Bowl barrow 230m north west of Farway Castle, forming part of a dispersed barrow group on Farway Hill
- Heritage Category:
- Scheduled Monument
- List Entry Number:
- Date first listed:
- Date of most recent amendment:
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This copy shows the entry on 26-May-2019 at 05:22:41.
The building or site itself may lie within the boundary of more than one authority.
- East Devon (District Authority)
- National Grid Reference:
- SY 15943 95756
Reasons for Designation
Bowl barrows, the most numerous form of round barrow, are funerary monuments
dating from the Late Neolithic period to the Late Bronze Age, with most
examples belonging to the period 2400-1500 BC. They were constructed as
earthen or rubble mounds, sometimes ditched, which covered single or multiple
burials. They occur either in isolation or grouped as cemeteries and often
acted as a focus for burials in later periods. Often superficially similar,
although differing widely in size, they exhibit regional variations in form
and a diversity of burial practices. There are over 10,000 surviving bowl
barrows recorded nationally (many more have already been destroyed), occurring
across most of lowland Britain. Often occupying prominent locations, they are
a major historic element in the modern landscape and their considerable
variation of form and longevity as a monument type provide important
information on the diversity of beliefs and social organisations amongst early
prehistoric communities. They are particularly representative of their period
and a substantial proportion of surviving examples are considered worthy of
The Farway Hill barrows, a number of which form a barrow cemetery, comprise the central section of the most extensive and densest concentration of barrows in Devon. Their association with Farway Castle adds additional depth to this relict ritual landscape. Limited archaeological excavations of some of the barrows have revealed that they have a remarkable diversity in size and form, and in the nature of their funerary contents. This barrow survives well and is one of the larger barrows in the group. The barrow was partially landscaped, probably in the 18th century, an event which, unusually, has surviving documentary evidence.
The Farway Hill barrows are situated in south east Devon on the high ground
of an extensive Greensand plateau in an area some 8km south of Honiton where
it forms the watershed of the River Sid. These funeral monuments are grouped
around Farway Castle, a substantial circular earthwork enclosure which is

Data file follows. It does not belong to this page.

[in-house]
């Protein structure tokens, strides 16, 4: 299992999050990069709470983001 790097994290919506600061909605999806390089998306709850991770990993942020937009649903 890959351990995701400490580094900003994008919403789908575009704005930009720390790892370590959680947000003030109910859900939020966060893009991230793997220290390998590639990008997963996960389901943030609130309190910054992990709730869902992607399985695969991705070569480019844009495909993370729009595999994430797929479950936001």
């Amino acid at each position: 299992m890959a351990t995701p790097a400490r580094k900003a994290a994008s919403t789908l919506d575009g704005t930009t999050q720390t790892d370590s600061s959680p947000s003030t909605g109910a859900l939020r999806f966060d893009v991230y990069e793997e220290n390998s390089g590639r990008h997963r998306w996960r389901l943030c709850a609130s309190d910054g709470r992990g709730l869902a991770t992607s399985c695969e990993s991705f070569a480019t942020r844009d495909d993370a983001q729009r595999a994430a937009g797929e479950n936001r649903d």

believed to be contemporary.
The monument is situated on the west side of the crest of a ridge and
includes a substantial bowl barrow 22m in diameter and 1.7m in height with
steep sides and a flatter, rounded top. It is surrounded by a largely infilled
ditch about 2m wide and up to 0.5m deep from which material was quarried for
the construction of the barrow.
At some point, probably in the 18th century, the barrow was partially
landscaped by being enclosed and planted with trees. A description from the
late 19th century states that a deep narrow trench had been cut around the
base of the barrow, and soil thrown up on each side. It appears that a hedge
may have been planted on the bank raised on the inner side of the ditch.
Subsequently the trench has been infilled.
MAP EXTRACT The site of the monument is shown on the attached map extract. It includes a 2 metre boundary around the archaeological features, considered to be essential for the monument's support and preservation.
The contents of this record have been generated from a legacy data system.
- Legacy System number:
- Legacy System:
Books and journals
Fox, A, 'Proceedings of the Devon Archaeological Society' in The Broad Down (Farway) Necropolis, , Vol. 4, (1948), 1-19
Grinsell, L V, 'Proceedings of the Devon Archaeological Society' in The Barrows of South and East Devon, , Vol. 41, (1983), 5-46
Simpson, S, Noble, S, 'Exeter Museums Archaeological Field Unit Report' in Archaeological Survey & Management Study of Areas of E Devon, , Vol. 93.38, (1993)
This monument is scheduled under the Ancient Monuments and Archaeological Areas Act 1979 as amended as it appears to the Secretary of State to be of national importance. This entry is a copy, the original is held by the Department for Digital, Culture, Media and Sport.
End of official listing